However, it’s never all sunshine-and-rainbows for this guitar color. Manufacturing black guitars can be significantly tricky. When not done right, missed spots, bleaching, damage, and scratches can be annoyingly obvious.
Not to mention, black guitars do not necessarily pop out on stage (especially when everything is dully set). Unless that black guitar is a fancy Squier Black, you might end up blending into the background.
Some prominent black guitar owners include Jimi Hendrix, Chuck Berry, and B.B. King.
The Winsome White Guitar
Sure, we can consider black as a neutral color (as it goes well with anything). But nothing can be as neutral as white.
Though color association may not be as universal as we hope, white can be astonishingly transcending. It is often associated with purity and cleanliness (as cliché as this sounds). But on a visual level, white adds more space and dimension to things. In fact, designers would gravitate towards this color if they want something to appear bigger.
It can also evoke feelings of focus and concentration – pretty useful during practice sessions! White guitars are not difficult to spot as well. And unlike black, white would definitely stand out on a dark stage. But, it may not be as memorable.
Jimi Hendrix is also known for having a white Stratocaster.
The Warm and Cheerful Yellow
Take a quick glance at this butterscotch blonde Squier.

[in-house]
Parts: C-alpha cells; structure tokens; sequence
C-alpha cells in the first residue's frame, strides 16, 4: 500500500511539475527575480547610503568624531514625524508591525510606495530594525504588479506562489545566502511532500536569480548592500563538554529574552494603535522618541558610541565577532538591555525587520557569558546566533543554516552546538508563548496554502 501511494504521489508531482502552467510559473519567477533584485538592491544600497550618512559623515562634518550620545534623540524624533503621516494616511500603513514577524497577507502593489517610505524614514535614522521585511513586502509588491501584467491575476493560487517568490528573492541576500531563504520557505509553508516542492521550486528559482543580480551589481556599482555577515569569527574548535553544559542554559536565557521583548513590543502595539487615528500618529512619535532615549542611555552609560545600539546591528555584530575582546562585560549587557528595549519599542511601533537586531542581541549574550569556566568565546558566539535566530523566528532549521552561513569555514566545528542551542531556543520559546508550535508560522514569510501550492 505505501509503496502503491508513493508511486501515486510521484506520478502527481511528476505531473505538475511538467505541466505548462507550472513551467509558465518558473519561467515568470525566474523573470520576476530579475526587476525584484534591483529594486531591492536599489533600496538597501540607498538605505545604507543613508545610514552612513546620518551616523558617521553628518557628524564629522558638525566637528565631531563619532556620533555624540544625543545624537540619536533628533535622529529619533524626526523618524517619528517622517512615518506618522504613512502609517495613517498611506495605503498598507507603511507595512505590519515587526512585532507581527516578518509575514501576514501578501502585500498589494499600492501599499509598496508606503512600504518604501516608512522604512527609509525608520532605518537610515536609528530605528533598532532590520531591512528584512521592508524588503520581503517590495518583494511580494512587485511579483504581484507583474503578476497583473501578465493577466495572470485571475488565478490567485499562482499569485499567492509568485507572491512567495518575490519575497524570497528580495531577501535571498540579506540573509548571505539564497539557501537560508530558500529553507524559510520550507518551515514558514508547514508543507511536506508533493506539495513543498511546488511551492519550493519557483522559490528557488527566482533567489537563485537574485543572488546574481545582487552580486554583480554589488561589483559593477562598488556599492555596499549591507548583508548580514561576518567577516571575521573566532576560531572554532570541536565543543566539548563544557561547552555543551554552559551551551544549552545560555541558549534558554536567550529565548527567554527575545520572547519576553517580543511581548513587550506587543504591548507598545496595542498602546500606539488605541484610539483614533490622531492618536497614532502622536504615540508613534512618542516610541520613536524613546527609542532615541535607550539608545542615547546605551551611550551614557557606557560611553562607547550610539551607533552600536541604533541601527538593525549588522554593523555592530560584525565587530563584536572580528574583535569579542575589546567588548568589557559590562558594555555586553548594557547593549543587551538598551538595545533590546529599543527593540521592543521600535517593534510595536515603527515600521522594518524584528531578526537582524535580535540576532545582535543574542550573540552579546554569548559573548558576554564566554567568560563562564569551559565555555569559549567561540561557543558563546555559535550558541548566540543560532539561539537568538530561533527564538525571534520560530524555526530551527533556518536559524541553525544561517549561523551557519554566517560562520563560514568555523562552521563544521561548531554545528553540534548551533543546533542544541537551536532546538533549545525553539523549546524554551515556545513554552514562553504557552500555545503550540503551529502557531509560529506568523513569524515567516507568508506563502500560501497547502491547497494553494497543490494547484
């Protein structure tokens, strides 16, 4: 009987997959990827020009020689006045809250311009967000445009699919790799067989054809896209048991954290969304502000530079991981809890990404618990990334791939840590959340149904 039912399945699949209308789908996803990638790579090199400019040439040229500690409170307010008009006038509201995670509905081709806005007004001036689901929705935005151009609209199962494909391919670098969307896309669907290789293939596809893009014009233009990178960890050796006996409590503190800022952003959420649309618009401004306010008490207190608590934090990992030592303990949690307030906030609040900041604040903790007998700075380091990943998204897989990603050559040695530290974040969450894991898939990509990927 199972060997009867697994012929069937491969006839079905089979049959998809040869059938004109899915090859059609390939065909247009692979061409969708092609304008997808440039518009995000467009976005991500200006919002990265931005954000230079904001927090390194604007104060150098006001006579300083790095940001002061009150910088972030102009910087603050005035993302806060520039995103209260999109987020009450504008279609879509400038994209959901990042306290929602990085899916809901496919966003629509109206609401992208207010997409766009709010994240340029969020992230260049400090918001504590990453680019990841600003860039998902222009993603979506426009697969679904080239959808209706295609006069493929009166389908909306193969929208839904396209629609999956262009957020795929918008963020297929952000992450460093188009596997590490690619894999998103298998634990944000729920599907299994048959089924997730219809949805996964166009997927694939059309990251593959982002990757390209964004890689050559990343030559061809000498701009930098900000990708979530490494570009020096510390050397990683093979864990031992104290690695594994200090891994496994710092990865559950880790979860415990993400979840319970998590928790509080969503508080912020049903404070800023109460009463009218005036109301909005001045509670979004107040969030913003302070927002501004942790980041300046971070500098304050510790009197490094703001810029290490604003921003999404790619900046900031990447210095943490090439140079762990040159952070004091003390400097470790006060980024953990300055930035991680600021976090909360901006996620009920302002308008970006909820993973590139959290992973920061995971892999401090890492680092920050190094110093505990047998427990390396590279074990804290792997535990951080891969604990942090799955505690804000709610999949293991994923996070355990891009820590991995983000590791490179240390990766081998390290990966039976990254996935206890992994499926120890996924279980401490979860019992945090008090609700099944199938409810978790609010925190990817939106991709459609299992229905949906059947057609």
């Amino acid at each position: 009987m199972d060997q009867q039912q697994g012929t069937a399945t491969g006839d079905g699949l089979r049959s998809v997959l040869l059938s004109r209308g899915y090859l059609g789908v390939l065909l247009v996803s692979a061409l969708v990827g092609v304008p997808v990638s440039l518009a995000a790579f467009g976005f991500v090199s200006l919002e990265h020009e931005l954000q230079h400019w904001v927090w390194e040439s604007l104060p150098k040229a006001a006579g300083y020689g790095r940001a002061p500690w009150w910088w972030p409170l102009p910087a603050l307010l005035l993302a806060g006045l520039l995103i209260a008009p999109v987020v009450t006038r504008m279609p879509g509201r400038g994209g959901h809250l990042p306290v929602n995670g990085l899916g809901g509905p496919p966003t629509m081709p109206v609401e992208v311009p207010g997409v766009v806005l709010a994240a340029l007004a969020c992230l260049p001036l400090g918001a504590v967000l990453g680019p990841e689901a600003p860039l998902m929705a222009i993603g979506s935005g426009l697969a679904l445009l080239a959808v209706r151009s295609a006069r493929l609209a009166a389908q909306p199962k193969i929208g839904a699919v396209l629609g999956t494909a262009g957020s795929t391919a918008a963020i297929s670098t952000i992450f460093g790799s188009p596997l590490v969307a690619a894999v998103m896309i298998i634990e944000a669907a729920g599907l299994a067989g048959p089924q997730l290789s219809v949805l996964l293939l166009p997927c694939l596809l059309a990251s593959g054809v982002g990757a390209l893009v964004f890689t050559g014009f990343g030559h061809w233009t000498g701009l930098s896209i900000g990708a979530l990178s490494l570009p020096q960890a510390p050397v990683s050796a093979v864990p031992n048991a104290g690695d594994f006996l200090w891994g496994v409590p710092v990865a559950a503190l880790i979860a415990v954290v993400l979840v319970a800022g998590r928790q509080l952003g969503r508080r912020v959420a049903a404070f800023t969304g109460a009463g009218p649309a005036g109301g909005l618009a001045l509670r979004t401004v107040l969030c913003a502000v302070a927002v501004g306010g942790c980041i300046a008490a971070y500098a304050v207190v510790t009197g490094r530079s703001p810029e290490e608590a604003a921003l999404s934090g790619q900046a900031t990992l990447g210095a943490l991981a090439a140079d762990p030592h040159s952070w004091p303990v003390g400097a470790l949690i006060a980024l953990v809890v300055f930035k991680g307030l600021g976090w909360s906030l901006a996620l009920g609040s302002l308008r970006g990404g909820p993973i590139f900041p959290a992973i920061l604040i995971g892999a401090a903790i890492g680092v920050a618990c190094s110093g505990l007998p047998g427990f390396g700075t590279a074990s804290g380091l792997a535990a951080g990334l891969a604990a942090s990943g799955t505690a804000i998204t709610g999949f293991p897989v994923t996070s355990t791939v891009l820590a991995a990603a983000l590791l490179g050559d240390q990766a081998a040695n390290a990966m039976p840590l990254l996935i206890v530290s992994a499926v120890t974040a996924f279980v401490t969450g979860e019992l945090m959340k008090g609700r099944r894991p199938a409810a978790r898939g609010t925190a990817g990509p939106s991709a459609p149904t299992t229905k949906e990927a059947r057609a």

After looking at such marvel, it is undoubted that nothing screams joy and warmth like yellow.
People will remember you if you play a brightly colored yellow guitar at any gig – talk about making a lasting impression! Yellow is a vibrant and vivid hue, which may explain why it evokes such powerful emotions.
Yellow has the ability to attract attention instantly. Excessive usage of this color, however, can be harsh and cause feelings of fatigue.
A yellow guitar will most likely suit any genre you play, which is a significant bonus. Yellow also looks great on any electric guitar (if you happen to play one). It makes little difference if the yellow is faded, brilliant, or even burned.
The Fiery Red/Maroon/Cherry Guitar
If a color can be at par with yellow in terms of evoking strong feelings and making bigtime impressions (as well as standing out on live sessions) it would be red – and all of its shades.
One of the greatest things about this is that you would never run out of options for this color! Take for example the Fender Eric Clapton Stratocaster in Torino red.